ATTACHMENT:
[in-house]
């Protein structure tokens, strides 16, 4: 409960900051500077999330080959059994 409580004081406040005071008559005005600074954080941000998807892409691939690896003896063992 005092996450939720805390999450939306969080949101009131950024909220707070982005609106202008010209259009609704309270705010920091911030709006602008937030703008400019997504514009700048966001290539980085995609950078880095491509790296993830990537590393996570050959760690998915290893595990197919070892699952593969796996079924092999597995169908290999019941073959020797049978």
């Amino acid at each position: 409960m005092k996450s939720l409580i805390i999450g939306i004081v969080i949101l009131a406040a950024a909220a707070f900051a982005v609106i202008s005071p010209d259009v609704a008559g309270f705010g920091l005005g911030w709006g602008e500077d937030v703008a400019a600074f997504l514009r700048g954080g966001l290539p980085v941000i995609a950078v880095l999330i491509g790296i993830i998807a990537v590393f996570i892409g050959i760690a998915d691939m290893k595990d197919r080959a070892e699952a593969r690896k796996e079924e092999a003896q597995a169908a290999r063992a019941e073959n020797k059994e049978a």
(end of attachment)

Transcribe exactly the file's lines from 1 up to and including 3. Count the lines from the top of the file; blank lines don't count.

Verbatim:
[in-house]
């Protein structure tokens, strides 16, 4: 409960900051500077999330080959059994 409580004081406040005071008559005005600074954080941000998807892409691939690896003896063992 005092996450939720805390999450939306969080949101009131950024909220707070982005609106202008010209259009609704309270705010920091911030709006602008937030703008400019997504514009700048966001290539980085995609950078880095491509790296993830990537590393996570050959760690998915290893595990197919070892699952593969796996079924092999597995169908290999019941073959020797049978």
């Amino acid at each position: 409960m005092k996450s939720l409580i805390i999450g939306i004081v969080i949101l009131a406040a950024a909220a707070f900051a982005v609106i202008s005071p010209d259009v609704a008559g309270f705010g920091l005005g911030w709006g602008e500077d937030v703008a400019a600074f997504l514009r700048g954080g966001l290539p980085v941000i995609a950078v880095l999330i491509g790296i993830i998807a990537v590393f996570i892409g050959i760690a998915d691939m290893k595990d197919r080959a070892e699952a593969r690896k796996e079924e092999a003896q597995a169908a290999r063992a019941e073959n020797k059994e049978a």